NEW GIRL IN TOWN.
Just think: How long ago was it that girls were playing two-court basketball with six on a side, that women's teams in soccer and lacrosse were unheard of, volleyball was a pit-pat game, and track -- forget it!
The longest distance event in track was 800 yards. Nobody ran miles, marathoning was a dirty word, and there were no such things as shot-putting, triple-jumping, and the pole vault.
Pole vaulting? Perish the thought. Women just didn't have the upper-body strength, speed, and gymnastic ability to catapult over anything.
But it all happened! Women started running miles and even 26+ mile marathons, triple-jumping, shot-putting, and one day -- only a few years ago -- pole vaulting!
Who knows how it all happens. But that's what a Title IX does for you. It provides the opportunity, and opportunity goes hand in hand with challenge, and slowly and inevitably they will come (the competitors).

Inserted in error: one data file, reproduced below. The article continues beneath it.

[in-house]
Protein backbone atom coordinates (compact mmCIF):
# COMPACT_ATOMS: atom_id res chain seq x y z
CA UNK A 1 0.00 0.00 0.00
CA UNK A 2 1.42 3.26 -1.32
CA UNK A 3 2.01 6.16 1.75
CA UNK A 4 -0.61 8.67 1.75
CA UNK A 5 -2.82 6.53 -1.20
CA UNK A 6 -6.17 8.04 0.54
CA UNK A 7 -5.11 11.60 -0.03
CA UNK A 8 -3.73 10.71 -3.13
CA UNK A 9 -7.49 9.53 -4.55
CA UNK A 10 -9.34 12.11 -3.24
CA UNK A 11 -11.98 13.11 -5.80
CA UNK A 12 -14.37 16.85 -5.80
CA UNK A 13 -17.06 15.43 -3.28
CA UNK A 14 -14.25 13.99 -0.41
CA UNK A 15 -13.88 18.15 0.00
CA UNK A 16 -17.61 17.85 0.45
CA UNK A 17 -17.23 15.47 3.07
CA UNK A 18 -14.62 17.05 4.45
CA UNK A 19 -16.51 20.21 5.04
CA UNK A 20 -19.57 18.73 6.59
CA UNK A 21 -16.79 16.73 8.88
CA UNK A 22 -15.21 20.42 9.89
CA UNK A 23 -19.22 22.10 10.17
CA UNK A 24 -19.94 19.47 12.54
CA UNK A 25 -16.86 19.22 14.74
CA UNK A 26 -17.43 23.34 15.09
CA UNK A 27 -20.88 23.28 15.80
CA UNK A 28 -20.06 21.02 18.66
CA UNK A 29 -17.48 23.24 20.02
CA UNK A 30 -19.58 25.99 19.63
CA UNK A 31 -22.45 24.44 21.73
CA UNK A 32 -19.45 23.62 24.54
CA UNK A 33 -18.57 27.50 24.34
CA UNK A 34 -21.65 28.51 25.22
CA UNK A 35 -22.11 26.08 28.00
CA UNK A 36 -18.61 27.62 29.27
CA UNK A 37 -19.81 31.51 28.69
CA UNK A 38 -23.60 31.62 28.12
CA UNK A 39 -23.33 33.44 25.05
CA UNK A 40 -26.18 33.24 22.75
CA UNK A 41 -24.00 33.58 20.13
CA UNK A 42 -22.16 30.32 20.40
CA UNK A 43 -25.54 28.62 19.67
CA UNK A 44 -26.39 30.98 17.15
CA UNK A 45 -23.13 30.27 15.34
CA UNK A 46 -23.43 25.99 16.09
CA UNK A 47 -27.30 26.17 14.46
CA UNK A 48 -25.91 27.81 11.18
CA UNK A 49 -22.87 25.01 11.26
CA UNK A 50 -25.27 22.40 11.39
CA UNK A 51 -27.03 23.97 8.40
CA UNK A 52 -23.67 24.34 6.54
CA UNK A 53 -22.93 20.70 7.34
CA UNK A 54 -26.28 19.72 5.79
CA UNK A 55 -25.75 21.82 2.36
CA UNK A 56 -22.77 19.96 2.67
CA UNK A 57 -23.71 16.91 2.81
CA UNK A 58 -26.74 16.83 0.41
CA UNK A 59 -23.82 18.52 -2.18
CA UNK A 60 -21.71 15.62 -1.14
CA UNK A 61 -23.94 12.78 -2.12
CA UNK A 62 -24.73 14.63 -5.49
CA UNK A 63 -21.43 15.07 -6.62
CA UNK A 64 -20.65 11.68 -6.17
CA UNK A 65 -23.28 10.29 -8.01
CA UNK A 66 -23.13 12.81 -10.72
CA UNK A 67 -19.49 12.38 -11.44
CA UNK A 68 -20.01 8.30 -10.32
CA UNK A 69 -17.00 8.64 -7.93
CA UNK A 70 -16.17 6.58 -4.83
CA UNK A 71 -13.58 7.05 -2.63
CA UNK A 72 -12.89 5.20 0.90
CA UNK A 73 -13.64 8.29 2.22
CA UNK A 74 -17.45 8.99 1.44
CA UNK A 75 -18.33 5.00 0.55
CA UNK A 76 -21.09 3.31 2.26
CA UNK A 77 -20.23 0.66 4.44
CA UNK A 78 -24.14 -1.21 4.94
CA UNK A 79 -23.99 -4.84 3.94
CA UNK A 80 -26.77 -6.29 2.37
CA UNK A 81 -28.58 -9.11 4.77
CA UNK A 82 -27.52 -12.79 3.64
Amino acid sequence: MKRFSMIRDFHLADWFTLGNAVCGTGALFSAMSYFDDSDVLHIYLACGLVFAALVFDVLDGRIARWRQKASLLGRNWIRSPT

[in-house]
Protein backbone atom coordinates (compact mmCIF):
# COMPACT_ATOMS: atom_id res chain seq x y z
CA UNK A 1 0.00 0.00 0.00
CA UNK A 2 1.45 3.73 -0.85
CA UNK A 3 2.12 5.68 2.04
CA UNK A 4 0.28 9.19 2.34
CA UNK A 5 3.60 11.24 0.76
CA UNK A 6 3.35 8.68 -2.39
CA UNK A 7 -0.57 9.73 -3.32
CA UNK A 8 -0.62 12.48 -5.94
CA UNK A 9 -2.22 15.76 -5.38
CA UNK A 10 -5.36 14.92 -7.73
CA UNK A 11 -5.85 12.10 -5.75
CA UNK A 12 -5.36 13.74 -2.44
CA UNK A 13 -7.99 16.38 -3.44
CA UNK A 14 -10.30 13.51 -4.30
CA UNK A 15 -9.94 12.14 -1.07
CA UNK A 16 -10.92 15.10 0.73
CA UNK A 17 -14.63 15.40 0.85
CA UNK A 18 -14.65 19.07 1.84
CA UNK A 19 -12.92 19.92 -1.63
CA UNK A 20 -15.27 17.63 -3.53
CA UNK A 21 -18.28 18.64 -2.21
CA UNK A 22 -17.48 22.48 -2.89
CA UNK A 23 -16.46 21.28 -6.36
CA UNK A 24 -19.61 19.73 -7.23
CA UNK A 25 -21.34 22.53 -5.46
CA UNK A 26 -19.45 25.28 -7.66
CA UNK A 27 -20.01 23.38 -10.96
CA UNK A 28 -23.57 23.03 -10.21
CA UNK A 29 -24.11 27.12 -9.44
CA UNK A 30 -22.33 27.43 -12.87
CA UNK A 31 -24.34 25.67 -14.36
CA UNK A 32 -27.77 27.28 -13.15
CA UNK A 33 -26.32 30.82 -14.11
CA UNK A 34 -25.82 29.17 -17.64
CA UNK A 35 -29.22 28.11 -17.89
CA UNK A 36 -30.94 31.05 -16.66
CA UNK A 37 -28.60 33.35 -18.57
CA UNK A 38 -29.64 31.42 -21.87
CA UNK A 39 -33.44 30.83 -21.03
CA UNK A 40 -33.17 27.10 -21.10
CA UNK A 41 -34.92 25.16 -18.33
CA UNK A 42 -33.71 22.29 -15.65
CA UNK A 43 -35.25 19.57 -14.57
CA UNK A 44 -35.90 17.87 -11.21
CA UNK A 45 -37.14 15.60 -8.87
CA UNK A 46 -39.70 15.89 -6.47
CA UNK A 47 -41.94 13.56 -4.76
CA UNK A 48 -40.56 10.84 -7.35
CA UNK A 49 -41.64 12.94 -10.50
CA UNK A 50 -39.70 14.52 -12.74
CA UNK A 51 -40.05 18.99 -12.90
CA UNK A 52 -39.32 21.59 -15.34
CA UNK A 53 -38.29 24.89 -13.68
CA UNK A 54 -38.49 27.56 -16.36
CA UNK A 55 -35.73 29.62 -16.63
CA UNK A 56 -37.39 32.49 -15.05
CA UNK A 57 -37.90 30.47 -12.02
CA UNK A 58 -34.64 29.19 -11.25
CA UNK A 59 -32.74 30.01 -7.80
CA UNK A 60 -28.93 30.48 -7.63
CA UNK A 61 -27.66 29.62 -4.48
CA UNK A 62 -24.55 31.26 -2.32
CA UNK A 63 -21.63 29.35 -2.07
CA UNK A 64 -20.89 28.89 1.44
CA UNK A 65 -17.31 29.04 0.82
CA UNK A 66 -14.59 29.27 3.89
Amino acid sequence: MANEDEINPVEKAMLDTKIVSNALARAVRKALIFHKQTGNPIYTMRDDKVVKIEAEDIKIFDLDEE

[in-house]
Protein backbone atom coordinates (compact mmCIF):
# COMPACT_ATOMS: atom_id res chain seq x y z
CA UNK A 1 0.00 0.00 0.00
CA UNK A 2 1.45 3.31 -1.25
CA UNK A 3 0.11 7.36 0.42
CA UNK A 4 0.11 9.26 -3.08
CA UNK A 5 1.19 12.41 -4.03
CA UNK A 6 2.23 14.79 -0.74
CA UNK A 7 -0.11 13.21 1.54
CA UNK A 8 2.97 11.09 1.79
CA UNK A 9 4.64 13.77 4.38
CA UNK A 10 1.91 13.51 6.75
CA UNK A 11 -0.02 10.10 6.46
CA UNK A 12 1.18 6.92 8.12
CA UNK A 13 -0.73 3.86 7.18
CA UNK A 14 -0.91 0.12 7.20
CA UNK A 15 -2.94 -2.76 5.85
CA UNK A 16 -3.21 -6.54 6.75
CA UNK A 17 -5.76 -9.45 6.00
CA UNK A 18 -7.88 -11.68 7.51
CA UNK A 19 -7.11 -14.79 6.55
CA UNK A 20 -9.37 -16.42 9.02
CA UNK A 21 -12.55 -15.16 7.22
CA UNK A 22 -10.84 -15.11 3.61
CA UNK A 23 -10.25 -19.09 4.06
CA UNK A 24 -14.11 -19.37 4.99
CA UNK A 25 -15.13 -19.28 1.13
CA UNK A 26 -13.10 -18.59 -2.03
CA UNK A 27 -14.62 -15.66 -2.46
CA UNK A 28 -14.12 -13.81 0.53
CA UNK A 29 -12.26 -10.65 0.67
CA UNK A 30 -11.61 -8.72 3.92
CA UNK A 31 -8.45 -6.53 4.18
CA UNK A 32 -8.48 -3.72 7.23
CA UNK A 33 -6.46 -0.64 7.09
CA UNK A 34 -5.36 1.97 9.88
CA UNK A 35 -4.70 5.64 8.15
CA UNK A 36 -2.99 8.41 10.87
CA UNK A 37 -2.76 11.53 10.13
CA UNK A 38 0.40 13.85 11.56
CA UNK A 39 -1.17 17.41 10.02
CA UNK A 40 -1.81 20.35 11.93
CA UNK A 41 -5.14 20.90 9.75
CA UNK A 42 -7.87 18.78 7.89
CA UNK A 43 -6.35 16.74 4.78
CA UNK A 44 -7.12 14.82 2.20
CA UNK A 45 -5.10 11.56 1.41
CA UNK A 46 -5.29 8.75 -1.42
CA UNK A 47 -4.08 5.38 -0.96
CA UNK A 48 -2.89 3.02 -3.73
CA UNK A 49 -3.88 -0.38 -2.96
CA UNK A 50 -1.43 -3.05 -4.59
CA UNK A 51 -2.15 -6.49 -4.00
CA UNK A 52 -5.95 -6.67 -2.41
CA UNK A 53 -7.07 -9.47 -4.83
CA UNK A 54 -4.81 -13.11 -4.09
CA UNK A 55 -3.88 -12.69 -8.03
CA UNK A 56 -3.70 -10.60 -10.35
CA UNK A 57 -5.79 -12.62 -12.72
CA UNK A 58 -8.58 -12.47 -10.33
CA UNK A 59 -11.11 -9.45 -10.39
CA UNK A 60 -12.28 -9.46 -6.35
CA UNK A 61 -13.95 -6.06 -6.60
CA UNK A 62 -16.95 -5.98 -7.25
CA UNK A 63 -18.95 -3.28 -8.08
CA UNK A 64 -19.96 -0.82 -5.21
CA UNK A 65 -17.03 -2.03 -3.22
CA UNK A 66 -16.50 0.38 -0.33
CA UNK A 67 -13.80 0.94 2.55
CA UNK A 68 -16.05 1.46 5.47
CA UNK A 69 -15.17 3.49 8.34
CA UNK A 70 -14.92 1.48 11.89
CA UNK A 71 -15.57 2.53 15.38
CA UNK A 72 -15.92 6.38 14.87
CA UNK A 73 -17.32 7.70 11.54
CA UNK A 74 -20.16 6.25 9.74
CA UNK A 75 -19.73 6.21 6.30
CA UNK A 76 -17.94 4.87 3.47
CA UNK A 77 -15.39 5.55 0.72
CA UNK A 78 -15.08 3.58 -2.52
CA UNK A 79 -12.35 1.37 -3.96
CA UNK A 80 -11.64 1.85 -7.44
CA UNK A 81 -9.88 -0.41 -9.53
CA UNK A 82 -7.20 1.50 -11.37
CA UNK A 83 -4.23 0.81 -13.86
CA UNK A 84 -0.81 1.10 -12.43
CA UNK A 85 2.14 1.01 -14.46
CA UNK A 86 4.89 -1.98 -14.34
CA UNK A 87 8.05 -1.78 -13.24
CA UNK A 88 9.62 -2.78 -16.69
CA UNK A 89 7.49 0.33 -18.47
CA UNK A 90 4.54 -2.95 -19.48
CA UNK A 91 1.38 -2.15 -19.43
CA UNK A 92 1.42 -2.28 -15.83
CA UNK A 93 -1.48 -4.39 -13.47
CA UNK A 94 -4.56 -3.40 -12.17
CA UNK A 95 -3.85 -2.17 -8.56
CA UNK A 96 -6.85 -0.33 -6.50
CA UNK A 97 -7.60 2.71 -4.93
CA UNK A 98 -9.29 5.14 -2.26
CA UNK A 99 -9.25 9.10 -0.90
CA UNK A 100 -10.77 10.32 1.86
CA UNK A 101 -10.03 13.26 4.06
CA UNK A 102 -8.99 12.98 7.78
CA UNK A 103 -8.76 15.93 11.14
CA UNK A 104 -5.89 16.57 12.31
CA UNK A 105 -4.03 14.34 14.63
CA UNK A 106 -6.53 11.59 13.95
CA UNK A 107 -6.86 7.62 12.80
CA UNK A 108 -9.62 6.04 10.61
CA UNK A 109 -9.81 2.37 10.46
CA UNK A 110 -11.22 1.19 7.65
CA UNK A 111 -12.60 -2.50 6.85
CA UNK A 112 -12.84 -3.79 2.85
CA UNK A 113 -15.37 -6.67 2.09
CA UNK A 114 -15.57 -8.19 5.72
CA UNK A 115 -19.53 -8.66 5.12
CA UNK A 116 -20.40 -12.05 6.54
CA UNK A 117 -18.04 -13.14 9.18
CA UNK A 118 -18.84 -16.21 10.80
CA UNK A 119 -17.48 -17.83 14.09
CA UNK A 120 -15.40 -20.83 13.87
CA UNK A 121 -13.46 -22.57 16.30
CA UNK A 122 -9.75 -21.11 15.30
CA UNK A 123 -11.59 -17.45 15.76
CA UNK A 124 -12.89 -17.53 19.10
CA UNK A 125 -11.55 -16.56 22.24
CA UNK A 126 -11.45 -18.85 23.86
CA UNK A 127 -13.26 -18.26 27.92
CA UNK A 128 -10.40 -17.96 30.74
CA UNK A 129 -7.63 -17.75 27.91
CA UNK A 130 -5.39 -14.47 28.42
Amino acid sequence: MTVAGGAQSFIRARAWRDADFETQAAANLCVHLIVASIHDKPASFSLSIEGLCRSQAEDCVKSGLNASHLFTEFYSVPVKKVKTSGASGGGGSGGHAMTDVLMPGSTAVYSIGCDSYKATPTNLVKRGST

One day you have no women pole vaulters, then suddenly you have two women's pole-vaulting camps at Slippery Rock U. (PA) and a 29-year-old woman named Stacy Dragila clearing 15 feet and change to win the Olympics and set both indoor and outdoor world records!
And lest we forget, Scholastic Coach publishes its first article on women's pole vaulting in March 2001! Direct from the guru of women's pole vaulting at Slippery Rock and the whole Northeast Region, William Hannay.
REQUIEM FOR A CHARMER...
ON TUESDAY, JANUARY 26, noon, our website surfer dropped a piece of breaking news from the New York Times on our desk: "Al McGuire Dead at 72."
It was a stab in the heart. How could so relentless a free spirit as Al McGuire take leave of the world so unexpectedly?
As a basketball coach, McGuire had been one of those flamboyant headhunters who would comb the ghettos for good players, put them in the right positions, make them work hard, and always wind up with a 20+ game winning season.